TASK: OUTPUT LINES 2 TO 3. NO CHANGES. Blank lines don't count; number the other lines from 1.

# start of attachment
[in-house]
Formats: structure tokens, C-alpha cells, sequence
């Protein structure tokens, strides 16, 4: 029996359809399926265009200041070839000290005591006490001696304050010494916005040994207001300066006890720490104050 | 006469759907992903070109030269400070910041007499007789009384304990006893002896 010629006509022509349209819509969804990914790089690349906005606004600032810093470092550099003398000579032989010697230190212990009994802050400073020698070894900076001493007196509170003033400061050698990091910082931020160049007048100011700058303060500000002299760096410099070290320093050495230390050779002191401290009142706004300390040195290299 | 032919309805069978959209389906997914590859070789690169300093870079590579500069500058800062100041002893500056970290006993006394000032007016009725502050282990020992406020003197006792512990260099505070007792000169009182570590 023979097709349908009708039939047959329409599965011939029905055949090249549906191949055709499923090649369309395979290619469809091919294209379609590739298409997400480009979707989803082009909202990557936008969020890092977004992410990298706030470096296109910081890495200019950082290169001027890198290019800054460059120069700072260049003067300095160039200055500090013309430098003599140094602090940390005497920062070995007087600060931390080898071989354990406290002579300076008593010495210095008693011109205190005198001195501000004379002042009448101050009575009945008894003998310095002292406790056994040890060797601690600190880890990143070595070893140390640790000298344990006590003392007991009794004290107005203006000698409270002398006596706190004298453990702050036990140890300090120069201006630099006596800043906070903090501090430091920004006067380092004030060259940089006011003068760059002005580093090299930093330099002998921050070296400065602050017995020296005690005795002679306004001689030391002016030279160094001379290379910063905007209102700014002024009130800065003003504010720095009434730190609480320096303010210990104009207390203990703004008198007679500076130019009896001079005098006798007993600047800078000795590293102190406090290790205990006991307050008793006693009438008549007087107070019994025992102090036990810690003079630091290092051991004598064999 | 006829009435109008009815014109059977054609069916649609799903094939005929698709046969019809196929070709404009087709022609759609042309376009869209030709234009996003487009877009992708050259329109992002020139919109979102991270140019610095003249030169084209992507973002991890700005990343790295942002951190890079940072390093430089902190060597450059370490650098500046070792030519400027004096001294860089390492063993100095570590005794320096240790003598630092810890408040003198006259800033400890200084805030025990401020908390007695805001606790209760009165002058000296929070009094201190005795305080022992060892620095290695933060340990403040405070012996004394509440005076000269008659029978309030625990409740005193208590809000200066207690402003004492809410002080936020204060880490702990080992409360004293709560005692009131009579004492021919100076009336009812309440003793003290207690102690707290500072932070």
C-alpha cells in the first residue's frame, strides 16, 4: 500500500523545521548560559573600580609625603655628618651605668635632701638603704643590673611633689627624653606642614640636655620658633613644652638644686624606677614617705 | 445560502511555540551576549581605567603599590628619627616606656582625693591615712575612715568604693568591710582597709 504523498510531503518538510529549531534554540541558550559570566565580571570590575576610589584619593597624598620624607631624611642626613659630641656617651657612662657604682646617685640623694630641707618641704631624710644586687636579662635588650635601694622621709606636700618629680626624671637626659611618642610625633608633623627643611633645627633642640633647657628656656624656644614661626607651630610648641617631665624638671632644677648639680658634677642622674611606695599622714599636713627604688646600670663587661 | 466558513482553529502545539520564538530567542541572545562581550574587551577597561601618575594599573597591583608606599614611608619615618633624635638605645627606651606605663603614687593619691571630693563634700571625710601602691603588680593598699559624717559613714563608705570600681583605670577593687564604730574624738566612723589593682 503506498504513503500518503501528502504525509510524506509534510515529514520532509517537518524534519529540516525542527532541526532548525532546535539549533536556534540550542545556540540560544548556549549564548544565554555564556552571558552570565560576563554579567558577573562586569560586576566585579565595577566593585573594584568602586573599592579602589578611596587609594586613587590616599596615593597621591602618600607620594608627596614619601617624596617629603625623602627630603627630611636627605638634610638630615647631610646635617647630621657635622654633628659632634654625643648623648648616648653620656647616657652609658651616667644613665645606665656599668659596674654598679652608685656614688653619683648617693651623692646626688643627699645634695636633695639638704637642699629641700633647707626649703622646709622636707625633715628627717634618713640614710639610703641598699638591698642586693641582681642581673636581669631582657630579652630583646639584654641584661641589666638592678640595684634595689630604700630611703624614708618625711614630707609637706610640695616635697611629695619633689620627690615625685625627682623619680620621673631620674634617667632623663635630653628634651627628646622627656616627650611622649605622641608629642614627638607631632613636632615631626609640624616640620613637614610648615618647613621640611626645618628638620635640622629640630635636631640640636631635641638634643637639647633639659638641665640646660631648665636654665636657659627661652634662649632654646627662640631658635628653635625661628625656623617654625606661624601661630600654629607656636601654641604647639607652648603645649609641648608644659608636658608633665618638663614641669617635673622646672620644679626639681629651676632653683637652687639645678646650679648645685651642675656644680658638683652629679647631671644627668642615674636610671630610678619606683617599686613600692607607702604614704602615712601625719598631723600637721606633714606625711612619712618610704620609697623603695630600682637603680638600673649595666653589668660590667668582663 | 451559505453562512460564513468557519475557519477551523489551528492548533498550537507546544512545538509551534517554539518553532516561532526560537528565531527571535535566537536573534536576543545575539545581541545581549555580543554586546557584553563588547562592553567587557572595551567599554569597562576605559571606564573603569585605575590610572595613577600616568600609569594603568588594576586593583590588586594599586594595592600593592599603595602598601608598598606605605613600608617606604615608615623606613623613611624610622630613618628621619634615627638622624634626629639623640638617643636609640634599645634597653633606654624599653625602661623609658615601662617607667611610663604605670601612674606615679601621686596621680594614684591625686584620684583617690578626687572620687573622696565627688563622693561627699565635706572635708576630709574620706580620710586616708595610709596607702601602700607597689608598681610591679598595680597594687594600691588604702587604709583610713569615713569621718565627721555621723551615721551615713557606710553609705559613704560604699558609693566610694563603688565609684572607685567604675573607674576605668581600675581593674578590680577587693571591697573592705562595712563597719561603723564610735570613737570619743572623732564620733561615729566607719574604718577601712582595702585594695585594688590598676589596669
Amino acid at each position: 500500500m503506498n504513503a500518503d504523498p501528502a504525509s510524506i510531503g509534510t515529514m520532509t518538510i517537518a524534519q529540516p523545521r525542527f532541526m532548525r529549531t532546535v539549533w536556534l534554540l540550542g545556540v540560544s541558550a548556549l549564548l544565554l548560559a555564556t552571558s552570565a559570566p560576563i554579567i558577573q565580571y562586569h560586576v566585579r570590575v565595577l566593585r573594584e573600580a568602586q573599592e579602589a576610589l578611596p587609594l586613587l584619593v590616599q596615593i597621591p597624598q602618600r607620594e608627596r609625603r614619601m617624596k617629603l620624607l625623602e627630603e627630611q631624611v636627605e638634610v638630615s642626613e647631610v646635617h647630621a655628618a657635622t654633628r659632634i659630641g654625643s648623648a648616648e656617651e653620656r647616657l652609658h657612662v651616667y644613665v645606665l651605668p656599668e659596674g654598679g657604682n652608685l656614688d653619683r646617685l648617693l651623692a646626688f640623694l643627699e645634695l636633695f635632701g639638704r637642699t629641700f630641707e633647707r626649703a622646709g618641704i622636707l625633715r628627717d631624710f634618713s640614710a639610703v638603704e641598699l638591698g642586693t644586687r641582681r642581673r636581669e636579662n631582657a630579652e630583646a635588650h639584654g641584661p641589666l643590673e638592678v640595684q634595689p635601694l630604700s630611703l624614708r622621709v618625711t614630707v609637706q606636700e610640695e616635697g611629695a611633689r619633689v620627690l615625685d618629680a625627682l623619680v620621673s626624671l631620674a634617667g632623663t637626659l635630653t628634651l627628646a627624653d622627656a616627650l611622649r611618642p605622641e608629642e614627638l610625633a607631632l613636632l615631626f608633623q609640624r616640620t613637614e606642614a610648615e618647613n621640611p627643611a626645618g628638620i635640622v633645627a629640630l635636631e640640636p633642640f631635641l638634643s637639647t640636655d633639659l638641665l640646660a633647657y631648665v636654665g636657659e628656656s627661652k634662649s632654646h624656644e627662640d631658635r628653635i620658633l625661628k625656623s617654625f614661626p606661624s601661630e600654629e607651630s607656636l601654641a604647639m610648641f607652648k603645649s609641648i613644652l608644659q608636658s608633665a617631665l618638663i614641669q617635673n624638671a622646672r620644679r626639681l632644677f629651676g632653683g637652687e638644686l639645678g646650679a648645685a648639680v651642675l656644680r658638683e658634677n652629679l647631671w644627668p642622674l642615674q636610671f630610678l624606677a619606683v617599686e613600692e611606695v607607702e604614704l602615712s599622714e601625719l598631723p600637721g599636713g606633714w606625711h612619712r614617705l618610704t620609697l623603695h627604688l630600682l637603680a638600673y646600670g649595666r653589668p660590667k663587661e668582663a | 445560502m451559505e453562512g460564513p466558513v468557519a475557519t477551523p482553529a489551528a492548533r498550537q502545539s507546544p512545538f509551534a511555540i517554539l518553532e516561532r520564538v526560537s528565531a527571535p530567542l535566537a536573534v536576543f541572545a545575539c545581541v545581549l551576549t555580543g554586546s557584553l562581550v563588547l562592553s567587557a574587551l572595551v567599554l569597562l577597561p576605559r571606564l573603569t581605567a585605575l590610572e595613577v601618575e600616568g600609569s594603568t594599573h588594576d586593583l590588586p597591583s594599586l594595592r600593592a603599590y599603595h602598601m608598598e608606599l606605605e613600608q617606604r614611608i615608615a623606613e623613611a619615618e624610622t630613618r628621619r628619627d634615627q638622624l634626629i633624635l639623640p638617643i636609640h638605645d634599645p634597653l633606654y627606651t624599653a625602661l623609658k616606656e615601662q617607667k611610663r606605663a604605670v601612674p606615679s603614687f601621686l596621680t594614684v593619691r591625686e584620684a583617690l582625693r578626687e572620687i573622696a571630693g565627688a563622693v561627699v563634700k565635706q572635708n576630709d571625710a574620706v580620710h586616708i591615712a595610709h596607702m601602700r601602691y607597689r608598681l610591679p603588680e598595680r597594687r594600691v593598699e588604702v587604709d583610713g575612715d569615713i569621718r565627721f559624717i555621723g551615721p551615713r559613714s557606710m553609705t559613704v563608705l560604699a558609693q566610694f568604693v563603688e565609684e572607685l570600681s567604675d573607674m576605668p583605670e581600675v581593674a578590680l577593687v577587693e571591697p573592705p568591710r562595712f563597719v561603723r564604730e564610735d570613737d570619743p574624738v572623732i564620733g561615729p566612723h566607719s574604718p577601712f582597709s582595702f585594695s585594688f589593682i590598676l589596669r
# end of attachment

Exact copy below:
Formats: structure tokens, C-alpha cells, sequence
């Protein structure tokens, strides 16, 4: 029996359809399926265009200041070839000290005591006490001696304050010494916005040994207001300066006890720490104050 | 006469759907992903070109030269400070910041007499007789009384304990006893002896 010629006509022509349209819509969804990914790089690349906005606004600032810093470092550099003398000579032989010697230190212990009994802050400073020698070894900076001493007196509170003033400061050698990091910082931020160049007048100011700058303060500000002299760096410099070290320093050495230390050779002191401290009142706004300390040195290299 | 032919309805069978959209389906997914590859070789690169300093870079590579500069500058800062100041002893500056970290006993006394000032007016009725502050282990020992406020003197006792512990260099505070007792000169009182570590 023979097709349908009708039939047959329409599965011939029905055949090249549906191949055709499923090649369309395979290619469809091919294209379609590739298409997400480009979707989803082009909202990557936008969020890092977004992410990298706030470096296109910081890495200019950082290169001027890198290019800054460059120069700072260049003067300095160039200055500090013309430098003599140094602090940390005497920062070995007087600060931390080898071989354990406290002579300076008593010495210095008693011109205190005198001195501000004379002042009448101050009575009945008894003998310095002292406790056994040890060797601690600190880890990143070595070893140390640790000298344990006590003392007991009794004290107005203006000698409270002398006596706190004298453990702050036990140890300090120069201006630099006596800043906070903090501090430091920004006067380092004030060259940089006011003068760059002005580093090299930093330099002998921050070296400065602050017995020296005690005795002679306004001689030391002016030279160094001379290379910063905007209102700014002024009130800065003003504010720095009434730190609480320096303010210990104009207390203990703004008198007679500076130019009896001079005098006798007993600047800078000795590293102190406090290790205990006991307050008793006693009438008549007087107070019994025992102090036990810690003079630091290092051991004598064999 | 006829009435109008009815014109059977054609069916649609799903094939005929698709046969019809196929070709404009087709022609759609042309376009869209030709234009996003487009877009992708050259329109992002020139919109979102991270140019610095003249030169084209992507973002991890700005990343790295942002951190890079940072390093430089902190060597450059370490650098500046070792030519400027004096001294860089390492063993100095570590005794320096240790003598630092810890408040003198006259800033400890200084805030025990401020908390007695805001606790209760009165002058000296929070009094201190005795305080022992060892620095290695933060340990403040405070012996004394509440005076000269008659029978309030625990409740005193208590809000200066207690402003004492809410002080936020204060880490702990080992409360004293709560005692009131009579004492021919100076009336009812309440003793003290207690102690707290500072932070």